Medical professionals warn against “extraordinarily risky” NHS reform

Coalition’s flagship Health and Social Care Bill could cause health service to shrink and jeopardise

Medical professionals have warned that the government's proposed reform of the NHS is "extraordinarily risky", ahead of the publication of the flagship bill on Wednesday.

The report, by the NHS Confederation, made up of the British Medical Association, the Faculty of Public Health and royal colleges representing general practitioners, hospital doctors and surgeons, accepts the need for reform but expresses grave concerns.

Broadly, the criticisms it levels fall into two categories – the handling of the reform, and its actual content.

On the first note, the Health Secretary, Andrew Lansley, is criticised for failing to convince patients or medical professionals of the need for reform – important given that this is the biggest restructuring of the NHS since its inception. "The absence of any compelling story about why the reforms are necessary or how they will translate into improved outcomes is of concern," it says.

The government's attacks on NHS managers also come under fire for being "unpleasant and demotivating". The plans focus on giving control of NHS budgets to GPs and cutting down on middle managers, meaning that managers will be expected to drive through reforms while also being purged.

Even more worrying, though, is the second "category" – the potentially negative consequences of the bill. The report notes that the switch to a system where GP consortiums can send patients to whoever offers them the best service will force the NHS to shrink to make space for new private health-care providers.

The government's argument is that introducing market mechanisms will improve quality of care and efficiency. The report concedes that this can be the case, but warns: "This will not happen naturally when, as in the case of the NHS, the size of the total market is not increasing. Closure of existing services will be necessary."

Lansley's policy of "price competition", which will allow hospitals to compete for patients, is also alarming. The NHS Confederation analysis shows that it could jeopardise standards of care.

The report's parting shot is that it is "extraordinarily risky" to restructure the NHS when it also has to save £20bn by 2014-2015.

Overall, the impression is of a poorly thought-through bill that could have hugely damaging results for free and equal health care. David Cameron is to give a speech tomorrow, aimed at allaying the fears of the medical profession and reassuring health professionals that the reform plans will not be rushed. We must hope that he listens to their concerns.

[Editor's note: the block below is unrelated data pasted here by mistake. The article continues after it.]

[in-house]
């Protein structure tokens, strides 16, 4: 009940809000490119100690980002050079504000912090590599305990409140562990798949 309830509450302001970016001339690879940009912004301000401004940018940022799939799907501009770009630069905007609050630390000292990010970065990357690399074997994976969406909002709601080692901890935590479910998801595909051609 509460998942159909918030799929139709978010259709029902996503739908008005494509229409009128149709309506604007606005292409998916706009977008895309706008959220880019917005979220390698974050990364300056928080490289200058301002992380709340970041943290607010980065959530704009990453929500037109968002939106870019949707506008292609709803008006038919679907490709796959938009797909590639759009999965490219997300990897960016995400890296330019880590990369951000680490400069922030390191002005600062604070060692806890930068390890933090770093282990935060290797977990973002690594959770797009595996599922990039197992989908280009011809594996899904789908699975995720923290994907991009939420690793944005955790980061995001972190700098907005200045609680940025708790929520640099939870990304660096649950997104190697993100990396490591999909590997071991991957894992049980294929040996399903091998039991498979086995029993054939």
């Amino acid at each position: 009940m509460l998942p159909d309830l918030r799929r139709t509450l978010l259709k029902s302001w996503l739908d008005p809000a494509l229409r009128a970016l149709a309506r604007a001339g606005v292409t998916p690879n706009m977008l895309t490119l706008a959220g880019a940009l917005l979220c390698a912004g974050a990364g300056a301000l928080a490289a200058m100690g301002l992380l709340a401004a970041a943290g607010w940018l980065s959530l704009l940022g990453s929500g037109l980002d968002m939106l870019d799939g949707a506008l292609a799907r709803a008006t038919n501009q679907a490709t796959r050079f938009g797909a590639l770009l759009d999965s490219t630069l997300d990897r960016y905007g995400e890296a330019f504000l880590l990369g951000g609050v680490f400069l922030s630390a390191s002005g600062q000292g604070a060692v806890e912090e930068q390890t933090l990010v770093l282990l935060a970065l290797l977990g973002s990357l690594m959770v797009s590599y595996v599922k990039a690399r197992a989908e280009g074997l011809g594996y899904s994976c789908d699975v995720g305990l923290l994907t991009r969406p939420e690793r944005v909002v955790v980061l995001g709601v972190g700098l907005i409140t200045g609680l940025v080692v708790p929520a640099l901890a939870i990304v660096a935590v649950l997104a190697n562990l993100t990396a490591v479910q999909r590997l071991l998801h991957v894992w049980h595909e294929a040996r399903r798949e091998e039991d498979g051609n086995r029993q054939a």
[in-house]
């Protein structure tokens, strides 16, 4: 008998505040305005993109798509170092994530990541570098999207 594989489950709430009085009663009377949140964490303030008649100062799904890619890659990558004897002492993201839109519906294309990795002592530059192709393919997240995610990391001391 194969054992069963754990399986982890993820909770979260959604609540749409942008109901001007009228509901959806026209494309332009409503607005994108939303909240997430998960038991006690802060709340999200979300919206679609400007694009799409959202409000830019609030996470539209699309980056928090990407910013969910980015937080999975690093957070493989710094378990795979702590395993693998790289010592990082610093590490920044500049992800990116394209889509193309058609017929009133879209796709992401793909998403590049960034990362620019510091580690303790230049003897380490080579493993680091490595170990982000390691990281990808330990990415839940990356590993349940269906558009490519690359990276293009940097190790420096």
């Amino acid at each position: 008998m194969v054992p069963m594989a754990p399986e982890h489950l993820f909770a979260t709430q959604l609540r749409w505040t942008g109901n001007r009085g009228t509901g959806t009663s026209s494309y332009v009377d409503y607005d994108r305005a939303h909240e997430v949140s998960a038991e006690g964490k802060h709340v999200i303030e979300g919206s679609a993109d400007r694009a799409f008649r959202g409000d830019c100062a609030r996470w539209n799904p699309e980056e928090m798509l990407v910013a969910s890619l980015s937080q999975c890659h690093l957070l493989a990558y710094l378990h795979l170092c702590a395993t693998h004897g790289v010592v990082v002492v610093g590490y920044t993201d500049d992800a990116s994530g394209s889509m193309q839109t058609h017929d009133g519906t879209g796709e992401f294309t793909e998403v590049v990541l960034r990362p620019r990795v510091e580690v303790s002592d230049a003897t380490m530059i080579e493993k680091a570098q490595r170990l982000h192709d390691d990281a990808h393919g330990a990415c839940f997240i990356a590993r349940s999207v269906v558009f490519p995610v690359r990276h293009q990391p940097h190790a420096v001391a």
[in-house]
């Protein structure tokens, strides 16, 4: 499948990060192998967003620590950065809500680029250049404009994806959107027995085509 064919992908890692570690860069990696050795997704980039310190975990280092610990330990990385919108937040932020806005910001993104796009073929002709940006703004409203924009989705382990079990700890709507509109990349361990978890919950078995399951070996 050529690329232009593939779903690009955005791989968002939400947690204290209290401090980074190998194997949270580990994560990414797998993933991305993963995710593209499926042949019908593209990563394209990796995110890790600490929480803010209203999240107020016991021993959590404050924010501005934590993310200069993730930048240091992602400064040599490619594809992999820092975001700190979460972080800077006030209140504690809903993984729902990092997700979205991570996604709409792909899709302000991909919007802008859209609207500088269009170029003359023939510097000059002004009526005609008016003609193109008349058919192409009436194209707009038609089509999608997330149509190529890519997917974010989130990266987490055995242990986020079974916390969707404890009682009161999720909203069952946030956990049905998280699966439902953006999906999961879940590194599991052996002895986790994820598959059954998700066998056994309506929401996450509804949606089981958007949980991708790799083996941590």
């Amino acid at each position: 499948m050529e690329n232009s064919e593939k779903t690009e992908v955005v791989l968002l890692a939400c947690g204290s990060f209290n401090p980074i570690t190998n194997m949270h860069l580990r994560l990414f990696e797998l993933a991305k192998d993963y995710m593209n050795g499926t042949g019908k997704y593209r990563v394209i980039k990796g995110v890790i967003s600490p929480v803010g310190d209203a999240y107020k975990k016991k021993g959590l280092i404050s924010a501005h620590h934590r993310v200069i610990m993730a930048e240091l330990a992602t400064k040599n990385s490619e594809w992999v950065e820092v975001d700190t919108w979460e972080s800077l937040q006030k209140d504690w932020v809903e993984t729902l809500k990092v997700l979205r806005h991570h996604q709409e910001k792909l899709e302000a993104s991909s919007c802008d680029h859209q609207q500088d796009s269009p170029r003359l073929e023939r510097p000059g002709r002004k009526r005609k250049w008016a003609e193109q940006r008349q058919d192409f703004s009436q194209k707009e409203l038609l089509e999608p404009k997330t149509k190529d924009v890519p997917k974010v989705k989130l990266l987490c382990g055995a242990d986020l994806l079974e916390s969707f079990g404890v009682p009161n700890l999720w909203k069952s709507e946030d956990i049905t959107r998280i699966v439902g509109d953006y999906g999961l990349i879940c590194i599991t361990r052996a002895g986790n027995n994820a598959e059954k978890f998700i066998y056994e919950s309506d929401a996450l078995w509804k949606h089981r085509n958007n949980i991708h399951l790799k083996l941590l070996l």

Samira Shackle is a freelance journalist, who tweets @samirashackle. She was formerly a staff writer for the New Statesman.

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Will Jeremy Corbyn stand down if Labour loses the general election?

Defeat at the polls might not be the end of Corbyn’s leadership.

The latest polls suggest that Labour is headed for heavy defeat in the June general election. Usually a general election loss would be the trigger for a leader to quit: Michael Foot, Gordon Brown and Ed Miliband all stood down after their first defeat, although Neil Kinnock saw out two losses before resigning in 1992.

It’s possible, if unlikely, that Corbyn could become prime minister. If that prospect doesn’t materialise, however, the question is: will Corbyn follow the majority of his predecessors and resign, or will he hang on in office?

Will Corbyn stand down? The rules

There is no formal process for the parliamentary Labour party to oust its leader, as it discovered in the 2016 leadership challenge. Even after a majority of his MPs had voted no confidence in him, Corbyn stayed on, ultimately winning his second leadership contest after it was decided that the current leader should be automatically included on the ballot.

This year’s conference will vote on to reform the leadership selection process that would make it easier for a left-wing candidate to get on the ballot (nicknamed the “McDonnell amendment” by centrists): Corbyn could be waiting for this motion to pass before he resigns.

Will Corbyn stand down? The membership

Corbyn’s support in the membership is still strong. Without an equally compelling candidate to put before the party, Corbyn’s opponents in the PLP are unlikely to initiate another leadership battle they’re likely to lose.

That said, a general election loss could change that. Polling from March suggests that half of Labour members wanted Corbyn to stand down either immediately or before the general election.

Will Corbyn stand down? The rumours

Sources close to Corbyn have said that he might not stand down, even if he leads Labour to a crushing defeat this June. They mention Kinnock’s survival after the 1987 general election as a precedent (although at the 1987 election, Labour did gain seats).

Will Corbyn stand down? The verdict

Given his struggles to manage his own MPs and the example of other leaders, it would be remarkable if Corbyn did not stand down should Labour lose the general election. However, staying on after a vote of no-confidence in 2016 was also remarkable, and the mooted changes to the leadership election process give him a reason to hold on until September in order to secure a left-wing succession.

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